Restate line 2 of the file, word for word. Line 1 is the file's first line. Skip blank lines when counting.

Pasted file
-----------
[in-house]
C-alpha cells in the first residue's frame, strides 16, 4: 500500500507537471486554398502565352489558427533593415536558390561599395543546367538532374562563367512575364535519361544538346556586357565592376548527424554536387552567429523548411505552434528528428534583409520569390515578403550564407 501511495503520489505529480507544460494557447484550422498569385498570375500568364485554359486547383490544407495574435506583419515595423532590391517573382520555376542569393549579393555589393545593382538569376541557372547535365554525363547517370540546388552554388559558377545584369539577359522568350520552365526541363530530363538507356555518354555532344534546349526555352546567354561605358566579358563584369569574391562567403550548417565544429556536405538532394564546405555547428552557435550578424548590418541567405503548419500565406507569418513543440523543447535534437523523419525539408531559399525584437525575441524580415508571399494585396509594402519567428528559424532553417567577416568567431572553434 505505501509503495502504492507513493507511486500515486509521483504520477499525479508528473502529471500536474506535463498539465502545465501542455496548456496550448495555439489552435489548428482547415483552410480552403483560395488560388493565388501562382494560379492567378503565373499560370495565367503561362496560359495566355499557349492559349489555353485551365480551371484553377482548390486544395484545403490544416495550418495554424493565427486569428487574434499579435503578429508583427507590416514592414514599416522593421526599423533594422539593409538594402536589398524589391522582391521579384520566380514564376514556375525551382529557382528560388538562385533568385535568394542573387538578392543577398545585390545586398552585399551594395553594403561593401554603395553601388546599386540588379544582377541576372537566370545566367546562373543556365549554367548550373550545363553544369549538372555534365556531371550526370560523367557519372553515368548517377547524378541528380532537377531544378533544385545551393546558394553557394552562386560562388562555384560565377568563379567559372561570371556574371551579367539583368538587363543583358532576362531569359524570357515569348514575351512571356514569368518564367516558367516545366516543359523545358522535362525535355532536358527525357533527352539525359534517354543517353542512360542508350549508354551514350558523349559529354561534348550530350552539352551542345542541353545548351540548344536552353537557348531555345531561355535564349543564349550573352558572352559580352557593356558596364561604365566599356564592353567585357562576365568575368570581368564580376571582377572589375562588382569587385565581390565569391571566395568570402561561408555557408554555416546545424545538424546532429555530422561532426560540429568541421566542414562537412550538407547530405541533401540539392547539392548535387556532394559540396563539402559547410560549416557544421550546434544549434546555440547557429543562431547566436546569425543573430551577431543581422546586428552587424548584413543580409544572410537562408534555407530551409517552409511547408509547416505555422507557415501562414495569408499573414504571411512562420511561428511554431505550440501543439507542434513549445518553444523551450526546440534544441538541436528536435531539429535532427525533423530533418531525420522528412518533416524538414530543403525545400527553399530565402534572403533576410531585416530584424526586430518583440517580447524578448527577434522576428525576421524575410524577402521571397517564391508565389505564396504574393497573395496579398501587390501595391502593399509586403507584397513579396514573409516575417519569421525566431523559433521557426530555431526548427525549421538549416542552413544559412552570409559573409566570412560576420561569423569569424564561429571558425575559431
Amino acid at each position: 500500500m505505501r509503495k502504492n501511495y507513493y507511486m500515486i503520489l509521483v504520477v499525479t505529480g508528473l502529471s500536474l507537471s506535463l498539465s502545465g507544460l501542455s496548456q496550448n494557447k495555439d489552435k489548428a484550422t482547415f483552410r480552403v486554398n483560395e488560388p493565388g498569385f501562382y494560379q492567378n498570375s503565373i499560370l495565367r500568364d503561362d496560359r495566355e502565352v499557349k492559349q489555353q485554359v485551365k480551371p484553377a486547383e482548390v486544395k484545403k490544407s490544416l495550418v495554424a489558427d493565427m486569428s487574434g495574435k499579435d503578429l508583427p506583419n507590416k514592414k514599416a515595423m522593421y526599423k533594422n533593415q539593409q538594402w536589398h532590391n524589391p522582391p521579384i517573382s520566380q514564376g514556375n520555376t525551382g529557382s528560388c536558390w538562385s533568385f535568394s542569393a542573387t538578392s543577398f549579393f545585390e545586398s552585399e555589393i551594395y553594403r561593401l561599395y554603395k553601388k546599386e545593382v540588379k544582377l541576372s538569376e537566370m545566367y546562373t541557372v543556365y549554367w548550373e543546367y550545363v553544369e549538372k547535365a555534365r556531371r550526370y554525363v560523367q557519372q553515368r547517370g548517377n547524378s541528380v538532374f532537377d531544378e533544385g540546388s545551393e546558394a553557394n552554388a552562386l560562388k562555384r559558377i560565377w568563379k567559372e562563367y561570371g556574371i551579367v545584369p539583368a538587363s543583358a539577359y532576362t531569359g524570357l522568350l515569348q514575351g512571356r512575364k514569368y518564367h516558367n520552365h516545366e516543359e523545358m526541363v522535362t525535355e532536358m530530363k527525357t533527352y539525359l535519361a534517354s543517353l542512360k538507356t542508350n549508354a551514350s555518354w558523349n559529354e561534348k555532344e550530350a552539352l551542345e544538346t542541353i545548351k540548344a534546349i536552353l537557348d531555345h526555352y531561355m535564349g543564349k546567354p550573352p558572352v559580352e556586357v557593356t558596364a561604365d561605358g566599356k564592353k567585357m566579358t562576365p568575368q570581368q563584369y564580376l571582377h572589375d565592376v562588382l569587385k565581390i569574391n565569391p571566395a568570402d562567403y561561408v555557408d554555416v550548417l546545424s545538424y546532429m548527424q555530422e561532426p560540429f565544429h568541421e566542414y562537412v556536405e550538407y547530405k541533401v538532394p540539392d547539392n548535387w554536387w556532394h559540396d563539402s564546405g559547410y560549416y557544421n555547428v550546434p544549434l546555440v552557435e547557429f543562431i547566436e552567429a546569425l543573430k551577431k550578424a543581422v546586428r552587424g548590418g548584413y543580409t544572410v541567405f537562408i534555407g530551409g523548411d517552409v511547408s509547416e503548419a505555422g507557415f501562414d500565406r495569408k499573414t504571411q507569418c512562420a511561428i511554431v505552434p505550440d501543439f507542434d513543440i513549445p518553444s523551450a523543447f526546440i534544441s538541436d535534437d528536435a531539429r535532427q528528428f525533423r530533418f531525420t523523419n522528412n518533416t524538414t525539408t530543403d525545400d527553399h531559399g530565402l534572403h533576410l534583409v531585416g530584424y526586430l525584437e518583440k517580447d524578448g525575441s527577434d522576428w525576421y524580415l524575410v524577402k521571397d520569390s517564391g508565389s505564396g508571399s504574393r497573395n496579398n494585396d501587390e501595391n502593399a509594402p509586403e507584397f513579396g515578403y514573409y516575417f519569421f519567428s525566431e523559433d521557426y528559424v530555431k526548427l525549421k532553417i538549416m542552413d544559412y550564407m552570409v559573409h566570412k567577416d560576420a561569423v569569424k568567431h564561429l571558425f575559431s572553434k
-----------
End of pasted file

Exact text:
C-alpha cells in the first residue's frame, strides 16, 4: 500500500507537471486554398502565352489558427533593415536558390561599395543546367538532374562563367512575364535519361544538346556586357565592376548527424554536387552567429523548411505552434528528428534583409520569390515578403550564407 501511495503520489505529480507544460494557447484550422498569385498570375500568364485554359486547383490544407495574435506583419515595423532590391517573382520555376542569393549579393555589393545593382538569376541557372547535365554525363547517370540546388552554388559558377545584369539577359522568350520552365526541363530530363538507356555518354555532344534546349526555352546567354561605358566579358563584369569574391562567403550548417565544429556536405538532394564546405555547428552557435550578424548590418541567405503548419500565406507569418513543440523543447535534437523523419525539408531559399525584437525575441524580415508571399494585396509594402519567428528559424532553417567577416568567431572553434 505505501509503495502504492507513493507511486500515486509521483504520477499525479508528473502529471500536474506535463498539465502545465501542455496548456496550448495555439489552435489548428482547415483552410480552403483560395488560388493565388501562382494560379492567378503565373499560370495565367503561362496560359495566355499557349492559349489555353485551365480551371484553377482548390486544395484545403490544416495550418495554424493565427486569428487574434499579435503578429508583427507590416514592414514599416522593421526599423533594422539593409538594402536589398524589391522582391521579384520566380514564376514556375525551382529557382528560388538562385533568385535568394542573387538578392543577398545585390545586398552585399551594395553594403561593401554603395553601388546599386540588379544582377541576372537566370545566367546562373543556365549554367548550373550545363553544369549538372555534365556531371550526370560523367557519372553515368548517377547524378541528380532537377531544378533544385545551393546558394553557394552562386560562388562555384560565377568563379567559372561570371556574371551579367539583368538587363543583358532576362531569359524570357515569348514575351512571356514569368518564367516558367516545366516543359523545358522535362525535355532536358527525357533527352539525359534517354543517353542512360542508350549508354551514350558523349559529354561534348550530350552539352551542345542541353545548351540548344536552353537557348531555345531561355535564349543564349550573352558572352559580352557593356558596364561604365566599356564592353567585357562576365568575368570581368564580376571582377572589375562588382569587385565581390565569391571566395568570402561561408555557408554555416546545424545538424546532429555530422561532426560540429568541421566542414562537412550538407547530405541533401540539392547539392548535387556532394559540396563539402559547410560549416557544421550546434544549434546555440547557429543562431547566436546569425543573430551577431543581422546586428552587424548584413543580409544572410537562408534555407530551409517552409511547408509547416505555422507557415501562414495569408499573414504571411512562420511561428511554431505550440501543439507542434513549445518553444523551450526546440534544441538541436528536435531539429535532427525533423530533418531525420522528412518533416524538414530543403525545400527553399530565402534572403533576410531585416530584424526586430518583440517580447524578448527577434522576428525576421524575410524577402521571397517564391508565389505564396504574393497573395496579398501587390501595391502593399509586403507584397513579396514573409516575417519569421525566431523559433521557426530555431526548427525549421538549416542552413544559412552570409559573409566570412560576420561569423569569424564561429571558425575559431